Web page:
The truth is that God is not going to become an enabler by feeding our need to feel good and right when we have become a serial bad-choice maker. It’s not about praying “harder”, whatever that means, or searching for a cure in self-help books, or in “Protestant tradition”. The answer is in putting God first, which leads to putting ones family, emotional, and spiritual welfare before ones ladder-climbing ambitions and other busyness. For example, imagine a professing Christian choosing to eat whatever and whenever of an abundance of food. Just because he or she is a professing Christian does not mean health problems will not occur. Ones “Protestant tradition” may certainly fail him or her when obesity and subsequent health issues occur. It would be unfair to blame it on God or Christianity when the consequences of bad choices come a calling. Besides, it does not appear that contemplative prayer solved her insatiable ambition, but perhaps has given her the means to somehow block the reality of its consequences.
Consequently, Barton rejected Protestantism to seek the help of a Roman Catholic clinical psychologist, who was also a “spiritual director” involved in pagan mysticism at The Loretto Center. The Loretto Center is advertised as a convent and retreat in Wheaton Illinois that was “founded and is supported in part by the Institute of the Blessed Virgin Mary”. However, it more resembles a New Age center of pagan mysticism.
“It was almost twenty years ago now when, as a young leader, I crept into a spiritual director’s office desperate for help. “
“For me, help came through a spiritual director, although I didn’t even know what one was at the time. Our paths crossed because she was a psychologist. I sought her out for therapy because I assumed that my problems were psychological in nature and could be fixed at that level. Psychological insight and process were indeed valuable—to a point. Eventually, however, she observed that what I needed was spiritual direction and suggested that we shift the focus of our times together to my relationship with God. She told me that the questions I was raising were actually an invitation to deeper intimacy with God and needed to be dealt with in the context of that relationship. It was a welcome invitation and so we made the shift.” (Spiritual Direction with Pastoral and Corporate Leaders, Ruth Haley Barton, April 08 2013)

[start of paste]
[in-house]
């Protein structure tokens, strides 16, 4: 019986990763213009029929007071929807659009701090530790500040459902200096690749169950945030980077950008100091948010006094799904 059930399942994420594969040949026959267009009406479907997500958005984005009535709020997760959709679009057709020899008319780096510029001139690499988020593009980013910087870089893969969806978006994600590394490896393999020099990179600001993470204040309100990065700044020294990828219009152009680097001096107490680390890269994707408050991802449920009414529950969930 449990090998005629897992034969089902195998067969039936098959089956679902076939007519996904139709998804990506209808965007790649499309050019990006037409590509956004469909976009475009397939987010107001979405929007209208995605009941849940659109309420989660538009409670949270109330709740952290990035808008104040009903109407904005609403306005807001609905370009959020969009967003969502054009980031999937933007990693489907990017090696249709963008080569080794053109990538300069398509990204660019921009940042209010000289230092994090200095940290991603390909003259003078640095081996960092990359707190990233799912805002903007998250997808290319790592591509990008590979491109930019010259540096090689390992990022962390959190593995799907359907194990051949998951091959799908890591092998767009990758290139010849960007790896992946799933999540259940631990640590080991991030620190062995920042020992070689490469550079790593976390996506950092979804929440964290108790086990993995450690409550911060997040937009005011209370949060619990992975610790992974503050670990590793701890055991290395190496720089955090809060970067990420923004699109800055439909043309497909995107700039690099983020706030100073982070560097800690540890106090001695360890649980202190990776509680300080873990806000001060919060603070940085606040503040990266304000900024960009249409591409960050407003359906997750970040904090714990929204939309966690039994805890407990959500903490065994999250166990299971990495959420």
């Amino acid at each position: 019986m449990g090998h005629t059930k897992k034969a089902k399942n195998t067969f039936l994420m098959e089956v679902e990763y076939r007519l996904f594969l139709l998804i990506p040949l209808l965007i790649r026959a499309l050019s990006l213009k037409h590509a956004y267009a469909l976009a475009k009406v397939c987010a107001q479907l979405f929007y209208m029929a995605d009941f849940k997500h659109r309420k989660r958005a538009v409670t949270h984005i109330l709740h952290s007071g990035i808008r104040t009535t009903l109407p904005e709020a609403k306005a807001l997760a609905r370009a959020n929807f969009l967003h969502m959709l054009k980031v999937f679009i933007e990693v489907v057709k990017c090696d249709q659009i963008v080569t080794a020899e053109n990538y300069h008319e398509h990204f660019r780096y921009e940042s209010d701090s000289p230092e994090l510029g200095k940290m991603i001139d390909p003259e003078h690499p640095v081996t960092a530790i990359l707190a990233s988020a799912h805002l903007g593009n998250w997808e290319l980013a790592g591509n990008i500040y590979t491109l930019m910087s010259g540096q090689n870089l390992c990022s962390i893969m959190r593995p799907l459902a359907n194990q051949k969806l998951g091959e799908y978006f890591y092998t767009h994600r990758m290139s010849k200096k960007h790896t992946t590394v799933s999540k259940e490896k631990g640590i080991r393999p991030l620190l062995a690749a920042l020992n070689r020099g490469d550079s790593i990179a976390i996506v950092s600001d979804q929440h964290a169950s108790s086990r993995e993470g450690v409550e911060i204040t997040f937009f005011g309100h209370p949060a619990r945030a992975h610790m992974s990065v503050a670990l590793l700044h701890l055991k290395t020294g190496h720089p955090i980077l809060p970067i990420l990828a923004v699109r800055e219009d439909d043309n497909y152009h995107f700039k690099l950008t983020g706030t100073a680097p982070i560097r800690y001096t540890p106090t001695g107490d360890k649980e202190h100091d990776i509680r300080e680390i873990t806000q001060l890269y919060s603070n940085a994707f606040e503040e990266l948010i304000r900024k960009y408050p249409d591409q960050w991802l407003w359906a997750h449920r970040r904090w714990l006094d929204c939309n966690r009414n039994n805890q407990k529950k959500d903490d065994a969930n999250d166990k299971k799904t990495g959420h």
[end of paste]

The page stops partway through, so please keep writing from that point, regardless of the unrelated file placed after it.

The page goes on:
After making the “shift”, Barton gravitated with whole abandon into Roman Catholic/ New Age mysticism. She seems to be obsessed with luring as many Protestant Christian leaders as possible under her spiritual direction.
I am convinced that some of us need to function as spiritual directors outside of existing church systems and corporate structures so that there is a safe place for leaders to go. I have offered spiritual direction in my home and more recently, in my office at a nearby retreat center (the Loretto Center). (parenthesis added) (Spiritual Direction with Pastoral and Corporate Leaders, Ruth Haley Barton, April 08 2013)
In my opinion, this is a subtle attempt to separate Christians from God-ordained ministers and draw them into the same deception Barton was drawn into. Remember, Barton believes that the traditional church with all its benefits failed her. Therefore, she is not going to lead anyone to Christ the true Savior. The concept of a “spiritual director” is simply another Roman Catholic attempt to put an individual between God and us. The fact is that no true Christian needs a spiritual director no more than he or she needs a priest. Barton of course would disagree. In her view, Protestants are too preoccupied with words to really get to know God intimately. In fact, she almost contemptuously rejects the idea that any Protestant can be anything significant in God unless they practice contemplative prayer. Barton has not to my knowledge claimed to have converted to Roman Catholicism. However, she has beyond all doubt in practice made the “shift”, as she puts it, away from “unspiritual and helpless” Protestantism to the New Age/pagan allure of Roman Catholicism. Evidence of this is in her many references to the insufficiency of Protestantism, especially when it comes to spirituality.